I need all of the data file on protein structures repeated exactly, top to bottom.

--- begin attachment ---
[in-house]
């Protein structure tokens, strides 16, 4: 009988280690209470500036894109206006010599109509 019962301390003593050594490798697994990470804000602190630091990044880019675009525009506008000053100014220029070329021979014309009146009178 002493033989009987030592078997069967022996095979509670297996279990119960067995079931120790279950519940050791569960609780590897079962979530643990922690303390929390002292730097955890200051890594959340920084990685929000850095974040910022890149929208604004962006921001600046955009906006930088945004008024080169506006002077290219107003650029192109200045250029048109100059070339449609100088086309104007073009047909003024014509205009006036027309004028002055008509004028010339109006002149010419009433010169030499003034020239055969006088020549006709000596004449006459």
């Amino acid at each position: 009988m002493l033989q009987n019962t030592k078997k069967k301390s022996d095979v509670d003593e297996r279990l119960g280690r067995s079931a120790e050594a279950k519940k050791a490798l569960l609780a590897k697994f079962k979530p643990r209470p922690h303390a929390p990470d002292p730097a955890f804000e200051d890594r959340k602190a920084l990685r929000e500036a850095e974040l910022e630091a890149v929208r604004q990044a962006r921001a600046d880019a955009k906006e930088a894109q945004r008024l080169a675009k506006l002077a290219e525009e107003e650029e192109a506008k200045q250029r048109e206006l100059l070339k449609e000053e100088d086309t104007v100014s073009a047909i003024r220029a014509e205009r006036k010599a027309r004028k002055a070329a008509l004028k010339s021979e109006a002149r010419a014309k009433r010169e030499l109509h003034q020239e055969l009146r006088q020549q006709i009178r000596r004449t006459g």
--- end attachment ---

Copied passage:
[in-house]
């Protein structure tokens, strides 16, 4: 009988280690209470500036894109206006010599109509 019962301390003593050594490798697994990470804000602190630091990044880019675009525009506008000053100014220029070329021979014309009146009178 002493033989009987030592078997069967022996095979509670297996279990119960067995079931120790279950519940050791569960609780590897079962979530643990922690303390929390002292730097955890200051890594959340920084990685929000850095974040910022890149929208604004962006921001600046955009906006930088945004008024080169506006002077290219107003650029192109200045250029048109100059070339449609100088086309104007073009047909003024014509205009006036027309004028002055008509004028010339109006002149010419009433010169030499003034020239055969006088020549006709000596004449006459």
């Amino acid at each position: 009988m002493l033989q009987n019962t030592k078997k069967k301390s022996d095979v509670d003593e297996r279990l119960g280690r067995s079931a120790e050594a279950k519940k050791a490798l569960l609780a590897k697994f079962k979530p643990r209470p922690h303390a929390p990470d002292p730097a955890f804000e200051d890594r959340k602190a920084l990685r929000e500036a850095e974040l910022e630091a890149v929208r604004q990044a962006r921001a600046d880019a955009k906006e930088a894109q945004r008024l080169a675009k506006l002077a290219e525009e107003e650029e192109a506008k200045q250029r048109e206006l100059l070339k449609e000053e100088d086309t104007v100014s073009a047909i003024r220029a014509e205009r006036k010599a027309r004028k002055a070329a008509l004028k010339s021979e109006a002149r010419a014309k009433r010169e030499l109509h003034q020239e055969l009146r006088q020549q006709i009178r000596r004449t006459g």